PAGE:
I have a problem which is probably unusual in most home networks, which is that I have multiple subnets coming off one of my LAN interfaces on my router. For most IP-routed things, this is obviously not a problem, but there is seemingly one exception to this rule, and that is multicast packets.
Multicast (which is a way of sending a packet once and many machines receiving the same packet simultaneously, so you don’t have to send the packets to every machine individually) isn’t very well understood by many people in the IPv4 world, because firstly it’s optional, and secondly hardly anyone seems to use it. In contrast, IPv6 effectively makes the use of multicast compulsory because it is used extensively by IPv6 itself, as well as protocols which run on top of it, even if only at the link-local level to other machines that can be reached without a router.
A few weeks ago, I decided to try and make my home router (which is built on Debian) into a multicast-capable router, both IPv4 and IPv6. Not knowing an awful lot about this subject, other than it doesn’t “just work” despite the Linux kernel having multicast support built in, I started to Google. It would appear that I need to run programs on top of the kernel that supports IGMP for IPv4, and MLD for IPv6, and both need to support PIM as well, which appears to be the multicast equivalent of things like OSPF and RIP, which do the dynamic routing. (Although this seems bit like overkill since my LAN only has one router, but there you are.)
Debian doesn’t seem to have a lot of choice on which programs to use, but I narrowed it down to pimd (which works with IPv4 only) and mrd6 (which works with IPv6 only). So far so good. I configured the programs with a configuration that I thought worked, and started up the daemons, which appeared to work, and thought no more about it.
I wanted to play a few tracks from my DLNA server. For those not familiar, DLNA (or UPnP AV Specification) servers use Universal Plug and Play to advertise themselves. In IPv4, this is done by sending packets to the multicast address 126.96.36.199 and in IPv6 this is done by sending packets to ff0x::c (where x is the scope ID). So, had my configuration of pimd actually worked (we’ll have to ignore mrd6 for the minute because my mediatomb DLNA server does not support IPv6, and I can’t find an open-source DLNA server that does yet) this should have “just worked”, because the router would have routed the packets between the network my server was on, and the network my client was on. But it wasn’t working. But the $64 million question was why on earth not?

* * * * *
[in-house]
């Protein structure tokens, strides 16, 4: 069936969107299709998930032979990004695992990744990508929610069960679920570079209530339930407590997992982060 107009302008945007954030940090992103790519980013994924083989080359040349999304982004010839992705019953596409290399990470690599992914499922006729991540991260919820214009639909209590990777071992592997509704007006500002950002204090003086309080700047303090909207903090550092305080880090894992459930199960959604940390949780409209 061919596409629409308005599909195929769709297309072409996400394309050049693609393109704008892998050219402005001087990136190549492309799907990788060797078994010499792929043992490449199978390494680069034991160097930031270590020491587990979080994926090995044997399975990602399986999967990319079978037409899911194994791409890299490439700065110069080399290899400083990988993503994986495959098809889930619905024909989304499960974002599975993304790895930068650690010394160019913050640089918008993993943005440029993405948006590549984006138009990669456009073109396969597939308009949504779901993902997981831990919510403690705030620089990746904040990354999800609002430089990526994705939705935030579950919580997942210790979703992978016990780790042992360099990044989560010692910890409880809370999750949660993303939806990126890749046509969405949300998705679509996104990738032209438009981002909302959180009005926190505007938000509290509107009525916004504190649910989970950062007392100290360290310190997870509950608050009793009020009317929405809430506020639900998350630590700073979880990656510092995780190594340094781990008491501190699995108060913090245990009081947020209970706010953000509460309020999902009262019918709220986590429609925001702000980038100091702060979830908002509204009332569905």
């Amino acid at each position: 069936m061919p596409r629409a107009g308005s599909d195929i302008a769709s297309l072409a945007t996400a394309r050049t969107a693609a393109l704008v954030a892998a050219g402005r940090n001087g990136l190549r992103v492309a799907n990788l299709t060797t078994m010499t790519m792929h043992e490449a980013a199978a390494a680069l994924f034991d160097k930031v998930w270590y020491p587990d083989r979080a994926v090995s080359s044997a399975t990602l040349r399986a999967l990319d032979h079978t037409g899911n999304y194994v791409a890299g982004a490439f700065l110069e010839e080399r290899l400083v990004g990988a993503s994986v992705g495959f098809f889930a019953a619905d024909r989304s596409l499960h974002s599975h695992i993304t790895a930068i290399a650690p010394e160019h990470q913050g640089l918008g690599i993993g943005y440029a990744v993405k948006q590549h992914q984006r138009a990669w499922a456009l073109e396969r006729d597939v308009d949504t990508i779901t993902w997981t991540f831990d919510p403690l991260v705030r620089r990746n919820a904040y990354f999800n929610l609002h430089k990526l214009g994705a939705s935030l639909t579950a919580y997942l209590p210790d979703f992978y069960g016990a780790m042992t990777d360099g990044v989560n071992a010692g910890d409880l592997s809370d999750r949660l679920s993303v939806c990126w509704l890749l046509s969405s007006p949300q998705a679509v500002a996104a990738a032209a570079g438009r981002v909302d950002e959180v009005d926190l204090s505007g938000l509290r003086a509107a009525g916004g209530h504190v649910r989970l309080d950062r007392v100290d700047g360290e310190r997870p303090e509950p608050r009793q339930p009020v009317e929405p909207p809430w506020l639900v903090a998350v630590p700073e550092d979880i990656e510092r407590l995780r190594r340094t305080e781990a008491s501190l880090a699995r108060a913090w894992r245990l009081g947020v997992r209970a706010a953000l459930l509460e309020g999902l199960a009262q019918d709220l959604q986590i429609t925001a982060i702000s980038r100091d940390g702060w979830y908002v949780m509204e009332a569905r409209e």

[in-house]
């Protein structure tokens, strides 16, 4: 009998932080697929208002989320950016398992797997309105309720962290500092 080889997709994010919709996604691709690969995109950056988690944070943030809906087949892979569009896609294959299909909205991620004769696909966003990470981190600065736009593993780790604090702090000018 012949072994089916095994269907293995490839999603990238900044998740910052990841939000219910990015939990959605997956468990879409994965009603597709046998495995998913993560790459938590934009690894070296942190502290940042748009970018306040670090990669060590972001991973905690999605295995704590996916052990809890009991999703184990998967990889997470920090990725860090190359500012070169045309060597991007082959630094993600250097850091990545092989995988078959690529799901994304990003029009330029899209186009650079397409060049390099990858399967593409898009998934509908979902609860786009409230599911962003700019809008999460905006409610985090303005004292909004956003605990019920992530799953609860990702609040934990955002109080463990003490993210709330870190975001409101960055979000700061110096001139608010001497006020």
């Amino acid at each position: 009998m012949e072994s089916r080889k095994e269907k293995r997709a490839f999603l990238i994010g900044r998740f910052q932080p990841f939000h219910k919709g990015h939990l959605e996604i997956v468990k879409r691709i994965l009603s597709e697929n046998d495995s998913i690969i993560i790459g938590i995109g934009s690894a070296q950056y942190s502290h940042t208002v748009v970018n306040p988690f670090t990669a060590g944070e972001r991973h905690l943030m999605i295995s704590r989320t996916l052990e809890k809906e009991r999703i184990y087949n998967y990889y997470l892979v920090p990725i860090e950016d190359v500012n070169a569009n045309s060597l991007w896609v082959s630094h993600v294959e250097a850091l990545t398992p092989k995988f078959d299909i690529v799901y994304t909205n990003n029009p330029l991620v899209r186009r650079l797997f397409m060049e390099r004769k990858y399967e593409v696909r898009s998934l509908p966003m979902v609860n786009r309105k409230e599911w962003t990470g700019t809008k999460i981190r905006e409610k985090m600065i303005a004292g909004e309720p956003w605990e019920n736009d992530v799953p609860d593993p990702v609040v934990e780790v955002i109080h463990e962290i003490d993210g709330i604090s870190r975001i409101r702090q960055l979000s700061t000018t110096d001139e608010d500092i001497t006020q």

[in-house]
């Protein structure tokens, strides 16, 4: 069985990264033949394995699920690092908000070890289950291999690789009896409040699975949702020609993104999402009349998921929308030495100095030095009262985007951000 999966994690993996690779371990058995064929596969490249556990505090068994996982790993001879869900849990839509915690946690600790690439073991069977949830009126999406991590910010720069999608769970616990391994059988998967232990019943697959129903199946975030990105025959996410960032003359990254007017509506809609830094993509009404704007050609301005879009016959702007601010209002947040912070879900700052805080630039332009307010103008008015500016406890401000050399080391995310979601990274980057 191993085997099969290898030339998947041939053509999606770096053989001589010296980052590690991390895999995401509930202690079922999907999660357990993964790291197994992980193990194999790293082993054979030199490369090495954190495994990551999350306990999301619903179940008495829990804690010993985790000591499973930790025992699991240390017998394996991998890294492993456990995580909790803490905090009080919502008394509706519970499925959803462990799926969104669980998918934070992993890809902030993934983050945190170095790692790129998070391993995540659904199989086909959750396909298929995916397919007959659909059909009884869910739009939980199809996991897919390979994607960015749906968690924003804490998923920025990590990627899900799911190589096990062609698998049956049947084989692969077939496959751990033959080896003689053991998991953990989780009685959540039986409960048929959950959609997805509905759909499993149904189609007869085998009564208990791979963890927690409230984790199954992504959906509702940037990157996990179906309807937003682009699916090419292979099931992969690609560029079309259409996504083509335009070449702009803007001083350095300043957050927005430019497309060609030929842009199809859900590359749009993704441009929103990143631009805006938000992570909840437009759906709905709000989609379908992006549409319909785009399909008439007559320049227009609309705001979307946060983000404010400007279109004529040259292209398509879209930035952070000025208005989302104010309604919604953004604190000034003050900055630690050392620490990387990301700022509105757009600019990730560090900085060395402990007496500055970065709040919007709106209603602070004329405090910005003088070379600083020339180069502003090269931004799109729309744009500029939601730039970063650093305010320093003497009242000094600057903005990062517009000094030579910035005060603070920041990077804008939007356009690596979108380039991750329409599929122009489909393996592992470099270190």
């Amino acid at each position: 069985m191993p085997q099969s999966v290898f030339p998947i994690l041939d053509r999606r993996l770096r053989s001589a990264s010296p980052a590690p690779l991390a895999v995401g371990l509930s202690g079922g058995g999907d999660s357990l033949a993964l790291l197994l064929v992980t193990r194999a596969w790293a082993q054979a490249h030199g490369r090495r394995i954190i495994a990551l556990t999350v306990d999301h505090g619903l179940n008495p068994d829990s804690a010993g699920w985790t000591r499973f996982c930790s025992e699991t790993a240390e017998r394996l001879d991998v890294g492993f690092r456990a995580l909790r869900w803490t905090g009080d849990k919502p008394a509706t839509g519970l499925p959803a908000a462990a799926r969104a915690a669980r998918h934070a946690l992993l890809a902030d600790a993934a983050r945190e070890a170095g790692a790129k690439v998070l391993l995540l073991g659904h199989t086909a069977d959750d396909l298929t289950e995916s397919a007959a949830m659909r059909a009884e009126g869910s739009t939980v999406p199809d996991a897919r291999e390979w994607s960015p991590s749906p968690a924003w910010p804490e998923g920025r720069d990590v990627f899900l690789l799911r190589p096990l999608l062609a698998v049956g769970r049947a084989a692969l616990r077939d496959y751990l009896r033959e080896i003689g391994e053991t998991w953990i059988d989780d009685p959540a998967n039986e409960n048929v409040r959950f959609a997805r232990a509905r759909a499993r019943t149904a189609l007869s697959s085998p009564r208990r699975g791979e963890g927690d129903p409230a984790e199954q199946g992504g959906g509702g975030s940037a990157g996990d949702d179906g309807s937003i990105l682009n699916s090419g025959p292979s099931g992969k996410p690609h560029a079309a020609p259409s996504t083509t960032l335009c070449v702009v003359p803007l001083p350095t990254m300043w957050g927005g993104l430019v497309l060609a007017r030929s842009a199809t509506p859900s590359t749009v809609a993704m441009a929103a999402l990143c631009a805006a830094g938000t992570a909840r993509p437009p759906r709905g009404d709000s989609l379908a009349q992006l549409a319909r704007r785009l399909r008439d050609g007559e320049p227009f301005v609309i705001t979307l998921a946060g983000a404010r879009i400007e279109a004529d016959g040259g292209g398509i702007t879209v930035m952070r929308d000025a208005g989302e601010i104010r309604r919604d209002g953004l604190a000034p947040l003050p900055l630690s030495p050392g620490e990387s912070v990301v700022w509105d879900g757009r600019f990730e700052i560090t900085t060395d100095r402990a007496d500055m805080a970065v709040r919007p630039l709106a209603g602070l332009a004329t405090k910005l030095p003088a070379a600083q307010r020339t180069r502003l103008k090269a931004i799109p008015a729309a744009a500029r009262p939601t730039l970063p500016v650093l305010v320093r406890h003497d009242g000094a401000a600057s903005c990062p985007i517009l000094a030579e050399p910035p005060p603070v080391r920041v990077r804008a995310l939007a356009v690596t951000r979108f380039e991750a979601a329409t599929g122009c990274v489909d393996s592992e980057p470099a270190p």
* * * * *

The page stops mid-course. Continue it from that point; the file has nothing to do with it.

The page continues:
The answer turned out to be a little obscure, but worth noting nonetheless (and almost certainly had the DLNA server and client been listening on IPv6 this would never have broken). After doing a bit of investigating and searching the Web (and also trying and failing to get upnpproxy and igmpproxy to work), it would appear the problem was that my ‘servers’ network interface had not one subnet on it, but three subnets. This appeared to confuse pimd into not knowing what to route where.
The solution was to tell pimd specifically which other subnets were on the same interface. You can do this by specifiying the altnet keyword in the phyint interface definitions in the /etc/pimd.conf file, as in this example:
phyint eth0 enable altnet 10.10.10.0/24 altnet 10.11.12.0/24
To make this work, I had to put in an altnet parameter for every extra IPv4 address range I had on the same interface, otherwise nothing else will see it. Normally, you wouldn’t need this parameter if you have exactly one IPv4 subnet parameter per interface, but it’s necessary if you have more than one so that pimd knows which subnets should be accepted from which interface.
Well, nearly. This works on most clients, but it would appear even Microsoft’s own UPnP AV/DLNA client in Windows Media Player doesn’t even bother to use multicast, and the UPnPlay app on Android 6.0.1 also does not work (although this may be because multicast sockets in Android are probably still broken, so this would affect all apps). However, my Panasonic TV works fine with it, so does Kodi for Windows, so I’m happy enough for now. I have my tunes back.